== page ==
30 July 2003

In Mexico, the last ‘old style’ Volkswagen Beetle rolls off the assembly line.

The “old style” Volkswagen Beetle, also known as the Type 1 or the Bug, was an iconic car for several reasons:

Unique Design: The Beetle’s design, created by Ferdinand Porsche in the 1930s, was revolutionary at the time. It featured a distinctive round shape with smooth curves, a flat windshield, and a rear-mounted air-cooled engine. This design became easily recognizable and stood out among other cars, making it an iconic symbol of the automotive world.

Mass Production: The Beetle was one of the first cars to be mass-produced, and its production continued for several decades. The mass production, combined with its affordable price, made it accessible to the general public and contributed to its widespread popularity.

Cultural Impact: The Beetle became a symbol of the counterculture movement in the 1960s and 1970s, particularly associated with the “hippie” generation. It represented a rebellious spirit, freedom, and a rejection of mainstream values.

Global Reach: The Beetle’s popularity extended beyond its native Germany and Europe. It gained a significant following in the United States and other parts of the world, where it became a symbol of individuality and quirkiness.

Longevity: The Beetle’s production spanned over several decades, from 1938 to 2003, making it one of the longest-running and most produced vehicles in history. Its long production run cemented its place in automotive history.

Pop Culture References: The Beetle has made numerous appearances in various movies, TV shows, and other media over the years, further solidifying its iconic status in popular culture.

Simplicity and Reliability: The Beetle was known for its simplicity in design and mechanical components, which contributed to its reliability. It became popular due to its ease of maintenance and repair.

Iconic Advertising: Volkswagen’s clever and creative advertising campaigns, especially in the 1960s and 1970s, contributed to the Beetle’s iconic status. Memorable slogans like “Think Small” and “Lemon” advertisements left a lasting impact on the public.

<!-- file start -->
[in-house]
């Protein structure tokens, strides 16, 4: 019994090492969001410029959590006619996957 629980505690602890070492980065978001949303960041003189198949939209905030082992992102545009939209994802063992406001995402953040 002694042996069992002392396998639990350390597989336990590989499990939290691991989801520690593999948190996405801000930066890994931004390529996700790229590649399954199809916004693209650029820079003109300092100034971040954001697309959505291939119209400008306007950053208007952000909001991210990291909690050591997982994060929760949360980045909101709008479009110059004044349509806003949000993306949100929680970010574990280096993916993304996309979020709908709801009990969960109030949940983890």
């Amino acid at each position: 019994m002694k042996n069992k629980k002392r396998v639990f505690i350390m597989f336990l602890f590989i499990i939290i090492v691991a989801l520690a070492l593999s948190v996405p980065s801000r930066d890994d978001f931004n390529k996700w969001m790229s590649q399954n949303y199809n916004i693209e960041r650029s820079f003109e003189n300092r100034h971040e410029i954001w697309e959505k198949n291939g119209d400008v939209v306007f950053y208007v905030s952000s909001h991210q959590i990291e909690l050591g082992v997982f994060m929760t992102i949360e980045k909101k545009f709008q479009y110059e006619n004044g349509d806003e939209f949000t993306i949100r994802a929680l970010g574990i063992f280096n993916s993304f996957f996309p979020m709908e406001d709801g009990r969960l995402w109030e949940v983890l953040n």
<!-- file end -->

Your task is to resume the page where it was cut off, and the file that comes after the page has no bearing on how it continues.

Due to these factors, the “old style” Volkswagen Beetle remains one of the most recognizable and beloved cars in automotive history. Its legacy lives on in the hearts of enthusiasts and in the modern versions of the Volkswagen Beetle, such as the New Beetle and the Beetle-inspired concepts.

30 July 1975

Jimmy Hoffa disappears from the parking lot of the Machus Red Fox restaurant in Bloomfield Hills, Michigan, a suburb of Detroit, at about 2:30 p.m. He is never seen or heard from again.

30 July 1930

Uruguay wins the first FIFA World Cup.

The 1930 FIFA World Cup Final was a football match contested by Uruguay and Argentina to determine the champion of the 1930 FIFA World Cup. The final was a rematch of the gold medal match of the 1928 Olympics, which Uruguay won after a replay.

The final was played at the Estadio Centenario in Montevideo, Uruguay, on 30 July, a Wednesday. Up to date, it is, along with the 1966 FIFA World Cup Final, the only World Cup Final not to be played on a Sunday the latter being played on a Saturday. This World Cup Final is also the only one not to be played on a weekend. The stadium gates were opened at eight o’clock, six hours before kick-off, and at noon the ground was full, officially holding 93,000 people. A disagreement overshadowed the build-up to the match as the teams disagreed on who should provide the match ball, forcing FIFA to intervene and decree that the Argentine team would provide the ball for the first half and the Uruguayans would provide one for the second. The game ended 4–2 to Uruguay after they trailed 2–1 at half-time, adding the title of World Cup winners to their status as Olympic champions. Jules Rimet, president of FIFA, presented the Uruguayan team with the World Cup Trophy, which was later named after him. The following day was declared a national holiday in Uruguay; in the Argentinian capital Buenos Aires a mob threw stones at the Uruguayan consulate.

The last living player from that final, Francisco Varallo who played as a striker for Argentina, died on 30 August 2010.

After 12 minutes, Pablo Dorado put the hosts into the lead, before Argentine winger Carlos Peucelle equalised 8 minutes later, beating goalkeeper Enrique Ballestrero with a powerful shot. In the 37th minute, tournament top scorer Guillermo Stábile gave Argentina a 2–1 lead going into the break. Uruguay leveled the score 12 minutes into the second half via a goal from Pedro Cea, before Santos Iriarte restored the lead for the hosts in the 68th minute. With a minute left, Héctor Castro put Uruguay up 4–2, sealing the victory for Uruguay in the inaugural World Cup.